face begrimed – an old man climbed
from a tattered cardboard box
to a sight he knew – an alley’s view
beneath the loading docks.
morning light would end the fight
he always had to face,
though just a dream, to him it seemed
so real it left a taste.
soon that taste would be replaced
with a little shot of rye –
some needed aid he took in trade
at a little bar close by.
reflection cast on his sacred flask
was another fallen soul
with mussed up hair and a sullen stare,
to survive – his only goal.
bustling pace around the place
was the sign he had to leave,
or he might be thrown from his makeshift home
and place of his reprieve.
meager needs and life’s proceeds
would fit in one small bag –
some cherished things like a wedding ring
and a tarnished metal tag.
nomad’s plight – he traveled light
and was always on the move
as he searched the street for food to eat
in a way most disapprove.
crippled leg, but he wouldn’t beg –
though his pride was hard to see
through the shirt he wore that shrapnel tore
from a mine in old Quang Tri.
walk each day past a quaint cafe
as they served their daily fare
and the folks that dined would pay no mind –
they’d pretend he wasn’t there.
survival’s sake – his lunch he’d take
from the dumpster in the rear
if his search revealed a discarded meal
or a warm, half-empty beer.
café staff would only laugh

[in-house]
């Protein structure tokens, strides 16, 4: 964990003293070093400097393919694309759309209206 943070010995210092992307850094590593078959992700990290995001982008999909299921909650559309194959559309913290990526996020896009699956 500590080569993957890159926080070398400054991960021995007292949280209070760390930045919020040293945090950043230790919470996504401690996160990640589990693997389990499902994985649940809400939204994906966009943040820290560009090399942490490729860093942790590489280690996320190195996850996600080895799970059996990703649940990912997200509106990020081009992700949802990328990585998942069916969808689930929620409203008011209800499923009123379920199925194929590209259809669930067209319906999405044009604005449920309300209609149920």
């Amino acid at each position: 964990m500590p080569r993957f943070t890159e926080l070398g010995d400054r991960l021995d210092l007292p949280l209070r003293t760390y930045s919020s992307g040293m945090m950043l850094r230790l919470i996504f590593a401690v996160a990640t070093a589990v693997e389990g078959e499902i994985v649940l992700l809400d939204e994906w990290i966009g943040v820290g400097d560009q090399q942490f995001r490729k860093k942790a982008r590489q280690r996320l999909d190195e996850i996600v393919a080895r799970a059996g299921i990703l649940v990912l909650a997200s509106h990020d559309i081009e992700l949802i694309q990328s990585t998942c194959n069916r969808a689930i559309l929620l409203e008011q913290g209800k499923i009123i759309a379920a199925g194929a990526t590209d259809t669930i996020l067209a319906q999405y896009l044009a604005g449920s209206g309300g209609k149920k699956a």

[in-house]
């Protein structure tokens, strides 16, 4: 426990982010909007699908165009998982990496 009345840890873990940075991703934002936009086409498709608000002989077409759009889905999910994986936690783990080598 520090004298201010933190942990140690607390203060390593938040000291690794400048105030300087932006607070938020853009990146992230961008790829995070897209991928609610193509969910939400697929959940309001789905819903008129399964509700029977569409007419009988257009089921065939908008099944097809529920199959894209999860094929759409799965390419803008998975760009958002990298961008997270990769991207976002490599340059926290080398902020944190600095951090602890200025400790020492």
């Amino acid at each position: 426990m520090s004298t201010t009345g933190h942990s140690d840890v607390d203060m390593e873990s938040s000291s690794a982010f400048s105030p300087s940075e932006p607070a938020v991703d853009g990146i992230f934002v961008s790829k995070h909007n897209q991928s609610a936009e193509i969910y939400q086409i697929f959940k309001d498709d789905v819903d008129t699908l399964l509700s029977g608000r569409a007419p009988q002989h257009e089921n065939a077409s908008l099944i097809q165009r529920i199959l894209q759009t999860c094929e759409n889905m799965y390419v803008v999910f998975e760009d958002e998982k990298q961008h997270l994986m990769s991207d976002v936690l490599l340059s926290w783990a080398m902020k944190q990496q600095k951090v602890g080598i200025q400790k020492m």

as he rummaged through the cans,
they couldn’t see what he used to be
with a weapon in his hands.
warrior slain by a tortured brain
from the sacrifice he made,
his only truce – a life reduced
and a valor prone to fade.
dark, at the city park,
when the cops had left their beat,
he’d sit alone on a bench of stone
and survey the empty street.
silent town where the only sound
was a little band that played
at the dingy bar where his Silver Star
brought a little cash in trade.
streetlights threw their mournful hue
on the flickering neon light
of the old motel where the patrons dwell
with the ladies of the night.
clinched his fists as he reminisced
of a place so long ago,
of a family life, a loving wife
and a child he didn’t know.
recalled the night he left to fight
in a war he couldn’t win,
to spend his days where the battles raged
would kill ten thousand men.
he made it back, for the most – intact,
some demons deep inside
would take their toll on a troubled soul
he would try so hard to hide.
rarely slept, and he sometimes wept
from images he held
of battle scenes, civilians’ screams
and his only brother – felled.
tried to cope, there was just no hope –
when all was said and done,
there came the day that he’d walk away
from his wife and only son.
had been so long since things went wrong –
now it all seemed so surreal
that a man so brave could be a slave
to the scars that wouldn’t heal.
he had his fill of the evening chill,
to the alley he’d return
to his tattered box beneath the docks –
another day adjourned.
candlelight, he sat upright
and he opened up the bag,
then softly cried as he reached inside
for the little metal tag.
touched the name that was much the same
as the one he always wore,
a fallen lad with a common dad –
born just a year before.
as he wept, a promise kept
was playing in his mind,
when he shared a plane with a kid’s remains
in a box of a different kind.
futile life was filled with strife
that he thought would never end
and another night beheld a fight
that he knew he couldn’t win.
desperate man with a simple plan
he kept inside the bag,
not tag or ring – but another thing
all wrapped in an oily rag.
night he wrote a special note
to the ones he’d leave behind
and his final say was stashed away
in an easy place to find.
and an end to years of pain,
a cardboard box beneath the docks
found soaked in crimson stain.